Mathematical Research Letters

Volume 24 (2017)

Representation of integers by positive ternary quadratic forms

Pages: 535 – 548

DOI: http://dx.doi.org/10.4310/MRL.2017.v24.n2.a13

Author

Hourong Qin (Department of Mathematics, Nanjing University, Nanjing, China)

Abstract

Let $m$ be a positive integer satisfying $m \equiv 1 (\mathrm{mod} \: 4)$ and $(\dfrac{m}{7}) = 1$. Then there exist integers $x, y, z \in \mathbb{Z}$ such that $m = x^2 + 7y^2 + 49z^2$. Recent work of J. Coates, Y. Li, Y. Tian and S. Zhai ([1]) shows that this conclusion is useful in the study of the arithmetic of elliptic curves. The above $m$ can be represented also by either $x^2 + 14y^2 + 28z^2 + 14yz$ or $2x^2 + 4y^2 + 49z^2 + 2xy$. Moreover, if $m \equiv 1 (\mathrm{mod} \: 8)$ and $(\dfrac{m}{7}) = 1$, then $m$ can be represented by $x^2 + 14y^2 + 28z^2 + 14yz$. The same is true for $2x^2 + 4y^2 + 49z^2 + 2xy$, provided that $m$ is not square. If we assume further that $m \equiv 1 (\mathrm{mod} \: 4)$ with $(\dfrac{m}{7}) = 1$ is not square, then $m$ can be represented by $8x^2 + 8y^2 + 9z^2 + 8yz + 8xz + 2xy$ and $2x^2 + 7y^2 + 25z^2 + 2xz$. Note that the genus of $x^2 + 7y^2 + 49z^2$ consists of exactly the above appeared five ternary quadratic forms.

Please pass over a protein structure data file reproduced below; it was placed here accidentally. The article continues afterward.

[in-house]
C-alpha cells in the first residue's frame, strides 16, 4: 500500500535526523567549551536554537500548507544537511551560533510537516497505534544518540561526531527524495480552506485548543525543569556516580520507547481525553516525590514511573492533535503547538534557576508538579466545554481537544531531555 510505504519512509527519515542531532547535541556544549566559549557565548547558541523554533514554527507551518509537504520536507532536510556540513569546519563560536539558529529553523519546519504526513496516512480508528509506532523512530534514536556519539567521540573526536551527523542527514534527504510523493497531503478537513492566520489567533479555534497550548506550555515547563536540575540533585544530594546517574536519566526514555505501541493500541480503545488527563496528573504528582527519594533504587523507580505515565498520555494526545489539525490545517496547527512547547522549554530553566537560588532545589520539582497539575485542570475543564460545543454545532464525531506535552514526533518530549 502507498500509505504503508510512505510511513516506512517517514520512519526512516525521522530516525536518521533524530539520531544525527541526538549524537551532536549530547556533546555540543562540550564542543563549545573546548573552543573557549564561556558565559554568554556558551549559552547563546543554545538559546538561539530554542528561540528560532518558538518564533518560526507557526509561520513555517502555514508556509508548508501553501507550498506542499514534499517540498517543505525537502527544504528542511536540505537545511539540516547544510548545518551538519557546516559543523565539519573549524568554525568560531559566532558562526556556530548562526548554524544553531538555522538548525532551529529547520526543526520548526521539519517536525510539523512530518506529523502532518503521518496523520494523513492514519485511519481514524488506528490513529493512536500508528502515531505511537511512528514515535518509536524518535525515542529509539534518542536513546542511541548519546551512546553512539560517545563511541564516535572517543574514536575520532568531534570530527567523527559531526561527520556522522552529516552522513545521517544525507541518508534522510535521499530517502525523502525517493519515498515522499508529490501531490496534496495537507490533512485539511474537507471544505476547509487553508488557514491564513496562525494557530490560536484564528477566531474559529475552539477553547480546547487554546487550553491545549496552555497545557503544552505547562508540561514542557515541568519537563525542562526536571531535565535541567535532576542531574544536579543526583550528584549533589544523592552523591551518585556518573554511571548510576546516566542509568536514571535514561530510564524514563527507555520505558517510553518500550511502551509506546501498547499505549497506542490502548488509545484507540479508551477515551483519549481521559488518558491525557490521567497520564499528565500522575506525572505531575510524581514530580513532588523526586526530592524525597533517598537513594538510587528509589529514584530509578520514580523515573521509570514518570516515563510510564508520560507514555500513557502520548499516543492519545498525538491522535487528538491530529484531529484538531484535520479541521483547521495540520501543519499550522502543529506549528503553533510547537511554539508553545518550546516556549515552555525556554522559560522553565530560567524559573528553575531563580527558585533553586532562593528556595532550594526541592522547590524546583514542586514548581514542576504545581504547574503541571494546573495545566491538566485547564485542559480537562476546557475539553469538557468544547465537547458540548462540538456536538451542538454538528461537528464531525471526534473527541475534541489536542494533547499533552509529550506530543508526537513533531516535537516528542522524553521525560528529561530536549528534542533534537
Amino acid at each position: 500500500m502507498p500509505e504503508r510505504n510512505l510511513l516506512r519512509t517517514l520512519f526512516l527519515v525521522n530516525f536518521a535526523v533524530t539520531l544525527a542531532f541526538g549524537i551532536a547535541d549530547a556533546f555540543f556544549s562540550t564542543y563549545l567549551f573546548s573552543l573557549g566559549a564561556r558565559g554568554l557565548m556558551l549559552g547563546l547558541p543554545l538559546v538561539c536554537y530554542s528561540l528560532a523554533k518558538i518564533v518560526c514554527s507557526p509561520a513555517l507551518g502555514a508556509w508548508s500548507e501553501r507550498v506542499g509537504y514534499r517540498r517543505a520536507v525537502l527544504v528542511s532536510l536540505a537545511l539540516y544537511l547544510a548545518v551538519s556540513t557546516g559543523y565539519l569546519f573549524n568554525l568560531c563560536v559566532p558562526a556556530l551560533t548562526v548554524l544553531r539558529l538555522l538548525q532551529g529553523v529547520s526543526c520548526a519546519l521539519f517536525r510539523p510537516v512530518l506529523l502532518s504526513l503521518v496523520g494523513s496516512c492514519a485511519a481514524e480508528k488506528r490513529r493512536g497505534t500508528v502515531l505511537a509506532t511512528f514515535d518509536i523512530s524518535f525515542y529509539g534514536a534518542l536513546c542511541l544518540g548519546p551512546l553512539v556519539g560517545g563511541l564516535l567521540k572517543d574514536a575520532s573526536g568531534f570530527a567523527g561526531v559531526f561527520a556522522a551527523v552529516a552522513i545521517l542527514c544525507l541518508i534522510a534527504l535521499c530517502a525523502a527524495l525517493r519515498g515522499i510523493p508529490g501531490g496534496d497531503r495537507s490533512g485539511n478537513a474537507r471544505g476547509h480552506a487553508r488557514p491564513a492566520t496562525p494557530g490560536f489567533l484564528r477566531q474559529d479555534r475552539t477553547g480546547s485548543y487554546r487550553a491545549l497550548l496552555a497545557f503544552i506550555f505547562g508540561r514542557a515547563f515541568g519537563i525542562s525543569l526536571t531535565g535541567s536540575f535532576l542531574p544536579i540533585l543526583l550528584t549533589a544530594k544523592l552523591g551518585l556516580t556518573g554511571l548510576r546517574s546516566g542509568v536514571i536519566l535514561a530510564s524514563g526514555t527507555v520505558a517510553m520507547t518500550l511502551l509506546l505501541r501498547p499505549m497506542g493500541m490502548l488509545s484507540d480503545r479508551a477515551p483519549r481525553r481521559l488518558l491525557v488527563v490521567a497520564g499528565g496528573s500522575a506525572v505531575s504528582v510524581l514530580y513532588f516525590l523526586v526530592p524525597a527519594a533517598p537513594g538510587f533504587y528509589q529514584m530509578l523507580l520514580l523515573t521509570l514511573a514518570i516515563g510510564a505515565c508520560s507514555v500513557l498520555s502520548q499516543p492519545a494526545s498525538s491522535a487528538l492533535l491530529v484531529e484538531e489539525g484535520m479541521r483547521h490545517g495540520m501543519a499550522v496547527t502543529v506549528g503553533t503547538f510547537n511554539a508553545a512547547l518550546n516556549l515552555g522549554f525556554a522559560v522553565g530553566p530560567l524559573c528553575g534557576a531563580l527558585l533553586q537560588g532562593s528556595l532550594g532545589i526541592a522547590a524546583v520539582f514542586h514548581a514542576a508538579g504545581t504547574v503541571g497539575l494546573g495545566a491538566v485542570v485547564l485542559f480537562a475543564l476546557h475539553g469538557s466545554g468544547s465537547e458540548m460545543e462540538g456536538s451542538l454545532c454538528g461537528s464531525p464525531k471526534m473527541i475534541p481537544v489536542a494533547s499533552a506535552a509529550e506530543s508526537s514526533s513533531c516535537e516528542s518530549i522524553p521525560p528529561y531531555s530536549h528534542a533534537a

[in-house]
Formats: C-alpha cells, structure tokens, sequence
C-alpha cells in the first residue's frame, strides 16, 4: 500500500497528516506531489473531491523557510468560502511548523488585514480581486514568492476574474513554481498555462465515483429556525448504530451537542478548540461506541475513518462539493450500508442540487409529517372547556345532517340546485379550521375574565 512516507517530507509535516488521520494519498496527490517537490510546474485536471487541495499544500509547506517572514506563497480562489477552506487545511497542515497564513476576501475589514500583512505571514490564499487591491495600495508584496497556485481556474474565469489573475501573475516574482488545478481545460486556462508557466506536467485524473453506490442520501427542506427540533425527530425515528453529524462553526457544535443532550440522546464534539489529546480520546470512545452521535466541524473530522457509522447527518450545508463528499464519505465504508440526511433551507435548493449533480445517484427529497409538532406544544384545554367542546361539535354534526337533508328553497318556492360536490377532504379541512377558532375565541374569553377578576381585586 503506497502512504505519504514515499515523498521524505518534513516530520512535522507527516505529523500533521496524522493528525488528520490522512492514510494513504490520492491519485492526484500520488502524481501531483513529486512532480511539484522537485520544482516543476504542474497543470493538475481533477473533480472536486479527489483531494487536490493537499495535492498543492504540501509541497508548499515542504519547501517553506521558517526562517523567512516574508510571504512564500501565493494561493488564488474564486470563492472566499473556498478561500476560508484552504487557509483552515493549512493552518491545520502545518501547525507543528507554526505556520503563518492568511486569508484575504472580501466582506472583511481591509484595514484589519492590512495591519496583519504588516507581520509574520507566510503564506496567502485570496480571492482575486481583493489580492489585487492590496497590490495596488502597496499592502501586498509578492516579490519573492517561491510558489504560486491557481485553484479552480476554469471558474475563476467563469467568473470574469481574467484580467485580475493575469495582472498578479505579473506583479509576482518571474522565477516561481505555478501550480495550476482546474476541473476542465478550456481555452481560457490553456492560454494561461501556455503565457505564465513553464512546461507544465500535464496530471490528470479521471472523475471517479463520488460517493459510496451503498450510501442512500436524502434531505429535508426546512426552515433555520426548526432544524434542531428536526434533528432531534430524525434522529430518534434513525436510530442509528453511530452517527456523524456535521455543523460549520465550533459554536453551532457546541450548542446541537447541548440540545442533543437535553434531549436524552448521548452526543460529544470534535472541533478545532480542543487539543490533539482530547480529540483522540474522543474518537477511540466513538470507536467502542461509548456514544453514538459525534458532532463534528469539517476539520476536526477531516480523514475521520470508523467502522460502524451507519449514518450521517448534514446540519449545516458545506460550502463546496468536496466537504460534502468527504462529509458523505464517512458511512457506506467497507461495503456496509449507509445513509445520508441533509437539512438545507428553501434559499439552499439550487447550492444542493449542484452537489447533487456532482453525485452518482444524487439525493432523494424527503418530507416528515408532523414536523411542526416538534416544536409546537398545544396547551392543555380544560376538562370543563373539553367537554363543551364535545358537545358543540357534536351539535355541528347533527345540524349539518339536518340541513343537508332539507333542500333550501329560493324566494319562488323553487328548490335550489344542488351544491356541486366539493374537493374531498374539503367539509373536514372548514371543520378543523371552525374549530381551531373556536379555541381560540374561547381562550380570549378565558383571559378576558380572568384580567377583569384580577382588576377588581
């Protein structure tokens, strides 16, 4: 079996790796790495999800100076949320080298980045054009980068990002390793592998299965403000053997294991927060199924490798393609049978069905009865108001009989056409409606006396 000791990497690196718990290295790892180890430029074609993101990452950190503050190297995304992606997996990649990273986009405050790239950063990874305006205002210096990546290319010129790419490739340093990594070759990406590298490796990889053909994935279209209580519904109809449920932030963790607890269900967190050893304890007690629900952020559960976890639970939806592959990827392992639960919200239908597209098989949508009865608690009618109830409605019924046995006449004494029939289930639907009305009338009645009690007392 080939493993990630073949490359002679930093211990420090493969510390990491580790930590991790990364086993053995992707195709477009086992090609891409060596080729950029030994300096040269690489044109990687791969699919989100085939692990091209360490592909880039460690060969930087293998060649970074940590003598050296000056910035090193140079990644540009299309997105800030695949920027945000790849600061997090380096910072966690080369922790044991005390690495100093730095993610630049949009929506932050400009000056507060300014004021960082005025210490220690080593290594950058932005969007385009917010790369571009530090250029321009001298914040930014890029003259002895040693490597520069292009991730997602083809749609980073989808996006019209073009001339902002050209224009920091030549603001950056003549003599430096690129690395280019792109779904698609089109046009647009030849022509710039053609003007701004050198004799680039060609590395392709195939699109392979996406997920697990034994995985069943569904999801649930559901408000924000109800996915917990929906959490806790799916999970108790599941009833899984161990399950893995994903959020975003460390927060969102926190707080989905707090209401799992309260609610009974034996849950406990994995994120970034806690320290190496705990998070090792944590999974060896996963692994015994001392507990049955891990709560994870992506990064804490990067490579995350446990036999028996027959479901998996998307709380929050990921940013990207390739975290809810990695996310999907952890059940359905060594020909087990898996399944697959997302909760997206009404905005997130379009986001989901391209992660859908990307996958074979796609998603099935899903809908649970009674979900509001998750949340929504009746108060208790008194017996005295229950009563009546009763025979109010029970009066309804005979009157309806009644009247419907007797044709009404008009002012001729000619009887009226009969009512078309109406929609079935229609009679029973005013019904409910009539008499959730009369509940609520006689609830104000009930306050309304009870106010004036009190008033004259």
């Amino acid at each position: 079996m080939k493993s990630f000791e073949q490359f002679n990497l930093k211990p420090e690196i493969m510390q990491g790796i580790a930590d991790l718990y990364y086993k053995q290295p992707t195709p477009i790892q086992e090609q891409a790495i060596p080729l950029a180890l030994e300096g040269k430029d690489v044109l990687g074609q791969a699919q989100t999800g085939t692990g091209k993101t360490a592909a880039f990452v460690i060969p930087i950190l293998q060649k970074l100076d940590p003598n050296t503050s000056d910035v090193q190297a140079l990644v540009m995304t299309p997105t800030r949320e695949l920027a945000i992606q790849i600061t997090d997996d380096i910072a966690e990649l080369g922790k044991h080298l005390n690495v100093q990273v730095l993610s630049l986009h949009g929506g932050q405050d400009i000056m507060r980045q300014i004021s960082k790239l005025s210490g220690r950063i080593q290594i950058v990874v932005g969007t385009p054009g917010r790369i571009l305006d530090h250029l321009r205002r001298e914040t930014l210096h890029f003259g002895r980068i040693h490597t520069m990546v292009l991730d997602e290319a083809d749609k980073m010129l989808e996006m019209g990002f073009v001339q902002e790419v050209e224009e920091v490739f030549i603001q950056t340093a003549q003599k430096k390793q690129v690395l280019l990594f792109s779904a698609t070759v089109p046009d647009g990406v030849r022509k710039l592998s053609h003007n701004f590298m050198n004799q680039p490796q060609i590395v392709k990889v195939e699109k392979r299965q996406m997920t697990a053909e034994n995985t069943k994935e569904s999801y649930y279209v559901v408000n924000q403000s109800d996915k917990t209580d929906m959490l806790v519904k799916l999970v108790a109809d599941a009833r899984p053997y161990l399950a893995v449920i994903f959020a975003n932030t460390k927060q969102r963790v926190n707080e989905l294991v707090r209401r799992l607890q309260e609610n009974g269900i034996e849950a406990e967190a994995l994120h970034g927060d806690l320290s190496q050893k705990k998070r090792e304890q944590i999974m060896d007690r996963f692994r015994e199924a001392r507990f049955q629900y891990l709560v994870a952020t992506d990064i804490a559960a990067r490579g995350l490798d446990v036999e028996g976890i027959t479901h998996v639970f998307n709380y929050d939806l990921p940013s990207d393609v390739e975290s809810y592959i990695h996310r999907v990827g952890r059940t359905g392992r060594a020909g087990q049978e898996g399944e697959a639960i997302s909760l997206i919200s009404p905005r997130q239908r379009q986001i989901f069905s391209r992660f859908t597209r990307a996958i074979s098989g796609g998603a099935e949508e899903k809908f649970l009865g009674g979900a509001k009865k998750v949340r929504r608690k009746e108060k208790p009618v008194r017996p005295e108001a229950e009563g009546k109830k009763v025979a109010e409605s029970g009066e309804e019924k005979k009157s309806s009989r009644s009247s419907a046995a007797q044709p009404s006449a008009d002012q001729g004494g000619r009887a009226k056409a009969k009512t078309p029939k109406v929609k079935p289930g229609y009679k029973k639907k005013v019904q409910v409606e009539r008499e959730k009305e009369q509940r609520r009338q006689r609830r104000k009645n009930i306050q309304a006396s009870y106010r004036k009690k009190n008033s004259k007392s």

Full Text (PDF format)

Supported by NSFC (Nos. 11571163, 11171141, 11471154, 11631009), NSFJ (Nos. BK2010007), PAPD and the Cultivation Fund of the Key Scientific and Technical Innovation Project, Ministry of Education of China (No.708044).